The U.S. Supreme Court has decided to determine when liability is “joint and several” as compared to when it should be “reasonably apportioned.” This case may undermine the EPA’s long time position that CERCLA liability is always joint and several, except when a defendant can prove divisible harm. This position has enabled the EPA to compel any PRP to clean up an entire Superfund site, subject to its ability to pursue cost recovery against other PRPs. Likewise, this position has allowed the EPA to compel solvent PRPs to pay the pro rata share of insolvent and defunct PRPs. This issue should be decided within the next year.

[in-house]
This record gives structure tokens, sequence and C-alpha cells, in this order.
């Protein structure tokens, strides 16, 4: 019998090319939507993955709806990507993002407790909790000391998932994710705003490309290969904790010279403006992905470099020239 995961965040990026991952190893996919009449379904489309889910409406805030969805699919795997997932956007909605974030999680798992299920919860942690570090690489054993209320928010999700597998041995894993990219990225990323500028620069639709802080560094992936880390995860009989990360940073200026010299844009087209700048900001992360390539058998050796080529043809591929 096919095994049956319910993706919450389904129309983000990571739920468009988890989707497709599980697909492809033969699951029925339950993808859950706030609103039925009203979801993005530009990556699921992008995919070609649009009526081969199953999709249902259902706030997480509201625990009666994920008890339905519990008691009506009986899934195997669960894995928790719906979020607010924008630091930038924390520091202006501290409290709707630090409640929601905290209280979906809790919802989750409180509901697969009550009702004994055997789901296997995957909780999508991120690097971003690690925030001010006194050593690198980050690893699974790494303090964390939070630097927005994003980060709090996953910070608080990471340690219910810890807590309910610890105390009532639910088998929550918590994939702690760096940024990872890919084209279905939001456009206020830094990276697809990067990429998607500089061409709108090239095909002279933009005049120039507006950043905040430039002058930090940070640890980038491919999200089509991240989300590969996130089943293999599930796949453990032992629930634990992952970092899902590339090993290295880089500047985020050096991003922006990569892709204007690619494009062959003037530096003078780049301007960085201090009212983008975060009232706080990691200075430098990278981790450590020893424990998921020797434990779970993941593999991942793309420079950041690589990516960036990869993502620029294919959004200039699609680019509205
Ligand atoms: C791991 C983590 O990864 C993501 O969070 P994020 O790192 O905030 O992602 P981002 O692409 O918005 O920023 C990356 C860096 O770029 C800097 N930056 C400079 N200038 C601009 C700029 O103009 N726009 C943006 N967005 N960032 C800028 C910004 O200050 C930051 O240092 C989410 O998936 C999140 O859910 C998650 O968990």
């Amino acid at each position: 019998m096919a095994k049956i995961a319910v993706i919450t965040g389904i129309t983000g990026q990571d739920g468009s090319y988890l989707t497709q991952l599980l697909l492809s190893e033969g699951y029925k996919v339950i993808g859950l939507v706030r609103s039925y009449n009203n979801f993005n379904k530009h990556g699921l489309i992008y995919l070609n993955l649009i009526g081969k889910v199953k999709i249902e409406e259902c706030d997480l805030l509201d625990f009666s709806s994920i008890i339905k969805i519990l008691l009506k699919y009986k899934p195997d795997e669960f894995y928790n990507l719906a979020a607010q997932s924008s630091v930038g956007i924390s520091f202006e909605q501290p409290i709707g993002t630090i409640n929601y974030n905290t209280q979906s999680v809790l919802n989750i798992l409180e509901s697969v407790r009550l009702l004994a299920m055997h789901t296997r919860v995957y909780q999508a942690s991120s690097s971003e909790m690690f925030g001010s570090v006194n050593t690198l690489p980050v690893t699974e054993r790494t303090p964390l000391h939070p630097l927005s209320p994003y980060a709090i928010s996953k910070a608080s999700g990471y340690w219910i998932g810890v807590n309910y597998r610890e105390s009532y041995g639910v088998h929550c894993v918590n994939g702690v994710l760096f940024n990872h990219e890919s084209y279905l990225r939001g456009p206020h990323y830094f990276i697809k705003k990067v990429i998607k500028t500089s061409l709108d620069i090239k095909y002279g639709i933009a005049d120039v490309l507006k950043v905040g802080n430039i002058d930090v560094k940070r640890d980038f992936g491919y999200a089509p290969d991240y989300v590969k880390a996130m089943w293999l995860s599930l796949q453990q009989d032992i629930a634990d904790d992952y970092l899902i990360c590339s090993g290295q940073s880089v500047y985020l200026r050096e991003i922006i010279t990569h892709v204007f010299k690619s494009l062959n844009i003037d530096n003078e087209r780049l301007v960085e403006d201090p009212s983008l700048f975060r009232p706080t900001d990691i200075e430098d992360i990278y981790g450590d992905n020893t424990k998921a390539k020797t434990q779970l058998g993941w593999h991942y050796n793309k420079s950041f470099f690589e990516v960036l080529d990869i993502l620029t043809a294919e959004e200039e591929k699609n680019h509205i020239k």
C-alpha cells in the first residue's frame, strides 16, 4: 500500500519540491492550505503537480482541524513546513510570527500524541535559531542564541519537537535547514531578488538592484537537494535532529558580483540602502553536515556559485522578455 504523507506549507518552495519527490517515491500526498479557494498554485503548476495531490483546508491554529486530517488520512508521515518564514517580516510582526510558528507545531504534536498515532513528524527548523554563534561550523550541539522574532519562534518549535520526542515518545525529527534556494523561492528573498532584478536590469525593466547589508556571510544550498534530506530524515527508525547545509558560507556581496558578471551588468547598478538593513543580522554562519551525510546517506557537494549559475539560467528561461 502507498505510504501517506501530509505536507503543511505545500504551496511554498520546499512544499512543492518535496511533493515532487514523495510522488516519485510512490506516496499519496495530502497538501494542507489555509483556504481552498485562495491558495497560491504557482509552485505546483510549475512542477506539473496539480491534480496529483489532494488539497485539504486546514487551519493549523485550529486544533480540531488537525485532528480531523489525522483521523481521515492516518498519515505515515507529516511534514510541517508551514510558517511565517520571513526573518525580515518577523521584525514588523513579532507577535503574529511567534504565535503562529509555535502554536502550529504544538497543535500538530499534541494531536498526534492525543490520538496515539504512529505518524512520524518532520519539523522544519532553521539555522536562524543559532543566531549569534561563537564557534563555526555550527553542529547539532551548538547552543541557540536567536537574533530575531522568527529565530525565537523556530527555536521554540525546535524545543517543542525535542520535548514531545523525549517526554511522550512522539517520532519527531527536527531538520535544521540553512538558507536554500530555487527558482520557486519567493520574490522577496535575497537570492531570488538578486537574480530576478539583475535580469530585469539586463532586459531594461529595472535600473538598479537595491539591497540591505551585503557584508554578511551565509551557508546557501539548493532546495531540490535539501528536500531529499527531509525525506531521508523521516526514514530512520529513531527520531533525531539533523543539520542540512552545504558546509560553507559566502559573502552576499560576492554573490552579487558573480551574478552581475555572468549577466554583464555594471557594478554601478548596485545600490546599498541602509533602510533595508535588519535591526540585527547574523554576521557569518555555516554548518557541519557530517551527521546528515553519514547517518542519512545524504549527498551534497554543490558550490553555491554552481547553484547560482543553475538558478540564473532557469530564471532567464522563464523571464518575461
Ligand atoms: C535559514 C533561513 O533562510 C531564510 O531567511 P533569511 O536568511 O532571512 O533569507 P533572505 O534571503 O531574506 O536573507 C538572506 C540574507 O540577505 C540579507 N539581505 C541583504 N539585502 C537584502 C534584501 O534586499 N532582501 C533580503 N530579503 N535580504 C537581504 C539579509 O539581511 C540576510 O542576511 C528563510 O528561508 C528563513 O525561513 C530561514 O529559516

Download DTSC, CALIFORNIA v. BURLINGTON NORTHERN (PDF:945KB).